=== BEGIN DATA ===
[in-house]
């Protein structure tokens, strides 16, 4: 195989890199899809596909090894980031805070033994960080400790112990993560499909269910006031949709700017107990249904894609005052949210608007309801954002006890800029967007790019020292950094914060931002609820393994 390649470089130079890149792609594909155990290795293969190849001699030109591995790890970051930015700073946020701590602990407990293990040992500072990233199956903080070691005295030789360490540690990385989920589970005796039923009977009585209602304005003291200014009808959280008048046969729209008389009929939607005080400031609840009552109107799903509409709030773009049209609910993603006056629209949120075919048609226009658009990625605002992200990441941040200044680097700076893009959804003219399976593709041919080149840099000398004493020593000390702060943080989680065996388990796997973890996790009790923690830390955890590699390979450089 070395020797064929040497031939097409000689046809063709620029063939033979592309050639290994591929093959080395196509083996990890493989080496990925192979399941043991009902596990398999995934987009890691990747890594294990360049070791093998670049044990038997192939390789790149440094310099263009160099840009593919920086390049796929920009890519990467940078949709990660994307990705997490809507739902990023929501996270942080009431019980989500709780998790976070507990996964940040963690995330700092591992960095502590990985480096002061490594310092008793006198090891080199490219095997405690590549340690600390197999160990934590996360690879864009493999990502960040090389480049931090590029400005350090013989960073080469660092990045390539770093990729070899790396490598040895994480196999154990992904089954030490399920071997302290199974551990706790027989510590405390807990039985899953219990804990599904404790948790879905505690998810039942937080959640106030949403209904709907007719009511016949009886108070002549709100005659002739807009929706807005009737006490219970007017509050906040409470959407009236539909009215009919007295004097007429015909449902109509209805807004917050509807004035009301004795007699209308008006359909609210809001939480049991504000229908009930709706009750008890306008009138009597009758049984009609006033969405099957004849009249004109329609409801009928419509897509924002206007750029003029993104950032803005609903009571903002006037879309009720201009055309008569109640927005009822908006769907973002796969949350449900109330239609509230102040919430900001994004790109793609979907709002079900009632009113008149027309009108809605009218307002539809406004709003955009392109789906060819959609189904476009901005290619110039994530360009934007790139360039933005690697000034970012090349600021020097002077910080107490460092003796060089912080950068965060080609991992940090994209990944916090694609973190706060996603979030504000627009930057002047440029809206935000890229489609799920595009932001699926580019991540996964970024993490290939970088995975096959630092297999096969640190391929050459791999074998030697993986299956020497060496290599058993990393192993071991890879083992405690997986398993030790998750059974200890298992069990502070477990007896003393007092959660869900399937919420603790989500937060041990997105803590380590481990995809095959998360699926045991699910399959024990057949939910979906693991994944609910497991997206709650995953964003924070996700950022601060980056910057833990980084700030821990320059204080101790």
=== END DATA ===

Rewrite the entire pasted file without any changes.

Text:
[in-house]
């Protein structure tokens, strides 16, 4: 195989890199899809596909090894980031805070033994960080400790112990993560499909269910006031949709700017107990249904894609005052949210608007309801954002006890800029967007790019020292950094914060931002609820393994 390649470089130079890149792609594909155990290795293969190849001699030109591995790890970051930015700073946020701590602990407990293990040992500072990233199956903080070691005295030789360490540690990385989920589970005796039923009977009585209602304005003291200014009808959280008048046969729209008389009929939607005080400031609840009552109107799903509409709030773009049209609910993603006056629209949120075919048609226009658009990625605002992200990441941040200044680097700076893009959804003219399976593709041919080149840099000398004493020593000390702060943080989680065996388990796997973890996790009790923690830390955890590699390979450089 070395020797064929040497031939097409000689046809063709620029063939033979592309050639290994591929093959080395196509083996990890493989080496990925192979399941043991009902596990398999995934987009890691990747890594294990360049070791093998670049044990038997192939390789790149440094310099263009160099840009593919920086390049796929920009890519990467940078949709990660994307990705997490809507739902990023929501996270942080009431019980989500709780998790976070507990996964940040963690995330700092591992960095502590990985480096002061490594310092008793006198090891080199490219095997405690590549340690600390197999160990934590996360690879864009493999990502960040090389480049931090590029400005350090013989960073080469660092990045390539770093990729070899790396490598040895994480196999154990992904089954030490399920071997302290199974551990706790027989510590405390807990039985899953219990804990599904404790948790879905505690998810039942937080959640106030949403209904709907007719009511016949009886108070002549709100005659002739807009929706807005009737006490219970007017509050906040409470959407009236539909009215009919007295004097007429015909449902109509209805807004917050509807004035009301004795007699209308008006359909609210809001939480049991504000229908009930709706009750008890306008009138009597009758049984009609006033969405099957004849009249004109329609409801009928419509897509924002206007750029003029993104950032803005609903009571903002006037879309009720201009055309008569109640927005009822908006769907973002796969949350449900109330239609509230102040919430900001994004790109793609979907709002079900009632009113008149027309009108809605009218307002539809406004709003955009392109789906060819959609189904476009901005290619110039994530360009934007790139360039933005690697000034970012090349600021020097002077910080107490460092003796060089912080950068965060080609991992940090994209990944916090694609973190706060996603979030504000627009930057002047440029809206935000890229489609799920595009932001699926580019991540996964970024993490290939970088995975096959630092297999096969640190391929050459791999074998030697993986299956020497060496290599058993990393192993071991890879083992405690997986398993030790998750059974200890298992069990502070477990007896003393007092959660869900399937919420603790989500937060041990997105803590380590481990995809095959998360699926045991699910399959024990057949939910979906693991994944609910497991997206709650995953964003924070996700950022601060980056910057833990980084700030821990320059204080101790």